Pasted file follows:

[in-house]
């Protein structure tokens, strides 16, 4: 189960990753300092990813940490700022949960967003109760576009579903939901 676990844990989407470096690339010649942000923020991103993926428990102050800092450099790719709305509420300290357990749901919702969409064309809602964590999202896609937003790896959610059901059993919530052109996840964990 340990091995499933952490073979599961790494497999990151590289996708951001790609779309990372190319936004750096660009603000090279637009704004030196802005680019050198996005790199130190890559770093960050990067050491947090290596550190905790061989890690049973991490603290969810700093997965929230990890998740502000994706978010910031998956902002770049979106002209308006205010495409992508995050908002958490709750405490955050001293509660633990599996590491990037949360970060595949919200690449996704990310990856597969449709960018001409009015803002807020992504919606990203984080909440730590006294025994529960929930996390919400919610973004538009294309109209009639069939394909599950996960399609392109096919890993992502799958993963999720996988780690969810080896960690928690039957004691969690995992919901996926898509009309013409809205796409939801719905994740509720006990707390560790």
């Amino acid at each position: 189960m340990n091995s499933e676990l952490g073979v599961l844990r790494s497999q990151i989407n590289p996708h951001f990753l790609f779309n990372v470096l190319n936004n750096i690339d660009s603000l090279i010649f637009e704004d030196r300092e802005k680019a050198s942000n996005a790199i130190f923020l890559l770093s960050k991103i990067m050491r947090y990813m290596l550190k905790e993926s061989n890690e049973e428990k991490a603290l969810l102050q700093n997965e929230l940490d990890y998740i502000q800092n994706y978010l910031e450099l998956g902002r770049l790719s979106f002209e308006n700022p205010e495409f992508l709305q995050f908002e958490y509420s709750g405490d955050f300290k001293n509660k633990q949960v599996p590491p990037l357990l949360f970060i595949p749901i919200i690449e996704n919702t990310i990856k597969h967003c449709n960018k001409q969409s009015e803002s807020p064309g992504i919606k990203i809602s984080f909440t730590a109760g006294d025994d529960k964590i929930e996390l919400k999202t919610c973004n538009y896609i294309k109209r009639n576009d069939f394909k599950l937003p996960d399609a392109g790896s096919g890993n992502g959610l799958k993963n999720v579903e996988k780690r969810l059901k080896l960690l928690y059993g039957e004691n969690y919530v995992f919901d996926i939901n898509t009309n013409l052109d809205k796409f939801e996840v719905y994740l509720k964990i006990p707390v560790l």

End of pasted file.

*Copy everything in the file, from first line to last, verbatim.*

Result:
[in-house]
């Protein structure tokens, strides 16, 4: 189960990753300092990813940490700022949960967003109760576009579903939901 676990844990989407470096690339010649942000923020991103993926428990102050800092450099790719709305509420300290357990749901919702969409064309809602964590999202896609937003790896959610059901059993919530052109996840964990 340990091995499933952490073979599961790494497999990151590289996708951001790609779309990372190319936004750096660009603000090279637009704004030196802005680019050198996005790199130190890559770093960050990067050491947090290596550190905790061989890690049973991490603290969810700093997965929230990890998740502000994706978010910031998956902002770049979106002209308006205010495409992508995050908002958490709750405490955050001293509660633990599996590491990037949360970060595949919200690449996704990310990856597969449709960018001409009015803002807020992504919606990203984080909440730590006294025994529960929930996390919400919610973004538009294309109209009639069939394909599950996960399609392109096919890993992502799958993963999720996988780690969810080896960690928690039957004691969690995992919901996926898509009309013409809205796409939801719905994740509720006990707390560790």
């Amino acid at each position: 189960m340990n091995s499933e676990l952490g073979v599961l844990r790494s497999q990151i989407n590289p996708h951001f990753l790609f779309n990372v470096l190319n936004n750096i690339d660009s603000l090279i010649f637009e704004d030196r300092e802005k680019a050198s942000n996005a790199i130190f923020l890559l770093s960050k991103i990067m050491r947090y990813m290596l550190k905790e993926s061989n890690e049973e428990k991490a603290l969810l102050q700093n997965e929230l940490d990890y998740i502000q800092n994706y978010l910031e450099l998956g902002r770049l790719s979106f002209e308006n700022p205010e495409f992508l709305q995050f908002e958490y509420s709750g405490d955050f300290k001293n509660k633990q949960v599996p590491p990037l357990l949360f970060i595949p749901i919200i690449e996704n919702t990310i990856k597969h967003c449709n960018k001409q969409s009015e803002s807020p064309g992504i919606k990203i809602s984080f909440t730590a109760g006294d025994d529960k964590i929930e996390l919400k999202t919610c973004n538009y896609i294309k109209r009639n576009d069939f394909k599950l937003p996960d399609a392109g790896s096919g890993n992502g959610l799958k993963n999720v579903e996988k780690r969810l059901k080896l960690l928690y059993g039957e004691n969690y919530v995992f919901d996926i939901n898509t009309n013409l052109d809205k796409f939801e996840v719905y994740l509720k964990i006990p707390v560790l």